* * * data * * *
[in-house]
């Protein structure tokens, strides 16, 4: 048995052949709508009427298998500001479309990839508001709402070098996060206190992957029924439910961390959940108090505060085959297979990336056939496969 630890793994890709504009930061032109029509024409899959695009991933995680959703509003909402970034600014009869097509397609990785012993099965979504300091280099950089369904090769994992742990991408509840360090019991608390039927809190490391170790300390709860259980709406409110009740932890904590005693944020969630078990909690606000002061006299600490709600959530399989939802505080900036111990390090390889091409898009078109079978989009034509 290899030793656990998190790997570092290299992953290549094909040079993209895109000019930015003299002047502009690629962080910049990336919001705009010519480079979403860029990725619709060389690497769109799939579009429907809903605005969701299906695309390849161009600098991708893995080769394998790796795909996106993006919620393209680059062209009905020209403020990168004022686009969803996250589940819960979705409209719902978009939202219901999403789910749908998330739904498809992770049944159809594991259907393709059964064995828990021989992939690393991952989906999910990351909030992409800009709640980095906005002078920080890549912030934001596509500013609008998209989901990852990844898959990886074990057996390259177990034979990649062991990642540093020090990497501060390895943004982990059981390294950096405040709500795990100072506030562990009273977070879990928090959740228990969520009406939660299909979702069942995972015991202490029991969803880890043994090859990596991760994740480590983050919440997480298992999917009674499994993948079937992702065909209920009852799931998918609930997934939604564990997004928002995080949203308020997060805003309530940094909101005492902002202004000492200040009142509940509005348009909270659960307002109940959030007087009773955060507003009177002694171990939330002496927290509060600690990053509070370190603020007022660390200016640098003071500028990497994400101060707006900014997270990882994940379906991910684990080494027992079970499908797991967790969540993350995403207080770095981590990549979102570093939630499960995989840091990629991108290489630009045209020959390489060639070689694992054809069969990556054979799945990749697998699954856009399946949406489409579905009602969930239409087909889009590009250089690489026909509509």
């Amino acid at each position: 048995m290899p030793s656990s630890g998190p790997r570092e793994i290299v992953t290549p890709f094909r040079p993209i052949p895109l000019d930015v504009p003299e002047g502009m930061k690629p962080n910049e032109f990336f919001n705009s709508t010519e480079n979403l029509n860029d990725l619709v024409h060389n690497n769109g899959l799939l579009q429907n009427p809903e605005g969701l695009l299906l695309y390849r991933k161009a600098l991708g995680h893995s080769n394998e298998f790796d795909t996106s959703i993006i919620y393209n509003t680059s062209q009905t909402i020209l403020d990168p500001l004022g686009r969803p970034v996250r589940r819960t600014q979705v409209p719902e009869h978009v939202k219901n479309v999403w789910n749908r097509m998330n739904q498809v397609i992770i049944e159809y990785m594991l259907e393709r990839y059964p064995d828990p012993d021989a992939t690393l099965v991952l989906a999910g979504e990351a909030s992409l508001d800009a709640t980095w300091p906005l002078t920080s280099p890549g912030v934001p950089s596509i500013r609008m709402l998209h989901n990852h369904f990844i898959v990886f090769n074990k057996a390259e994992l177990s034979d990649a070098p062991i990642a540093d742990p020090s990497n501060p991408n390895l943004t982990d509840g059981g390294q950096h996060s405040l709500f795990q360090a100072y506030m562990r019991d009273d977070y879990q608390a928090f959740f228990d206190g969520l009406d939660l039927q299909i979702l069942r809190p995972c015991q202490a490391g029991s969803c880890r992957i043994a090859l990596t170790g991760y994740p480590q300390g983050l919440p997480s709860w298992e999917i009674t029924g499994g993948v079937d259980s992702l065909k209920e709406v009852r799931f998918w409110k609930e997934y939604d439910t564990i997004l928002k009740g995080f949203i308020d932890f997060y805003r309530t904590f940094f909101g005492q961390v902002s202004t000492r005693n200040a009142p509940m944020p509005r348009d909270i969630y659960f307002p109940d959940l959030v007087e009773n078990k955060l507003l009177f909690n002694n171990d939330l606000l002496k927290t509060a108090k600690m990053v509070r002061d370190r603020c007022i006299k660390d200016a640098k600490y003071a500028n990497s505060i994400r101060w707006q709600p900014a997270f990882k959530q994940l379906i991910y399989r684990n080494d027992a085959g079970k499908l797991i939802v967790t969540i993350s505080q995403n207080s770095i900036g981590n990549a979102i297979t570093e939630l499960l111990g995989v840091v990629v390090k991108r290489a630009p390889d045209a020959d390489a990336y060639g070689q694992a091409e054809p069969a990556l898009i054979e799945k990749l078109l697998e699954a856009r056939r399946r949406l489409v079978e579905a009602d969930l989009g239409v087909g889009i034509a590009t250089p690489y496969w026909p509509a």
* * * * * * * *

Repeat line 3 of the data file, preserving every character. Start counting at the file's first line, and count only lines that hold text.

């Amino acid at each position: 048995m290899p030793s656990s630890g998190p790997r570092e793994i290299v992953t290549p890709f094909r040079p993209i052949p895109l000019d930015v504009p003299e002047g502009m930061k690629p962080n910049e032109f990336f919001n705009s709508t010519e480079n979403l029509n860029d990725l619709v024409h060389n690497n769109g899959l799939l579009q429907n009427p809903e605005g969701l695009l299906l695309y390849r991933k161009a600098l991708g995680h893995s080769n394998e298998f790796d795909t996106s959703i993006i919620y393209n509003t680059s062209q009905t909402i020209l403020d990168p500001l004022g686009r969803p970034v996250r589940r819960t600014q979705v409209p719902e009869h978009v939202k219901n479309v999403w789910n749908r097509m998330n739904q498809v397609i992770i049944e159809y990785m594991l259907e393709r990839y059964p064995d828990p012993d021989a992939t690393l099965v991952l989906a999910g979504e990351a909030s992409l508001d800009a709640t980095w300091p906005l002078t920080s280099p890549g912030v934001p950089s596509i500013r609008m709402l998209h989901n990852h369904f990844i898959v990886f090769n074990k057996a390259e994992l177990s034979d990649a070098p062991i990642a540093d742990p020090s990497n501060p991408n390895l943004t982990d509840g059981g390294q950096h996060s405040l709500f795990q360090a100072y506030m562990r019991d009273d977070y879990q608390a928090f959740f228990d206190g969520l009406d939660l039927q299909i979702l069942r809190p995972c015991q202490a490391g029991s969803c880890r992957i043994a090859l990596t170790g991760y994740p480590q300390g983050l919440p997480s709860w298992e999917i009674t029924g499994g993948v079937d259980s992702l065909k209920e709406v009852r799931f998918w409110k609930e997934y939604d439910t564990i997004l928002k009740g995080f949203i308020d932890f997060y805003r309530t904590f940094f909101g005492q961390v902002s202004t000492r005693n200040a009142p509940m944020p509005r348009d909270i969630y659960f307002p109940d959940l959030v007087e009773n078990k955060l507003l009177f909690n002694n171990d939330l606000l002496k927290t509060a108090k600690m990053v509070r002061d370190r603020c007022i006299k660390d200016a640098k600490y003071a500028n990497s505060i994400r101060w707006q709600p900014a997270f990882k959530q994940l379906i991910y399989r684990n080494d027992a085959g079970k499908l797991i939802v967790t969540i993350s505080q995403n207080s770095i900036g981590n990549a979102i297979t570093e939630l499960l111990g995989v840091v990629v390090k991108r290489a630009p390889d045209a020959d390489a990336y060639g070689q694992a091409e054809p069969a990556l898009i054979e799945k990749l078109l697998e699954a856009r056939r399946r949406l489409v079978e579905a009602d969930l989009g239409v087909g889009i034509a590009t250089p690489y496969w026909p509509a």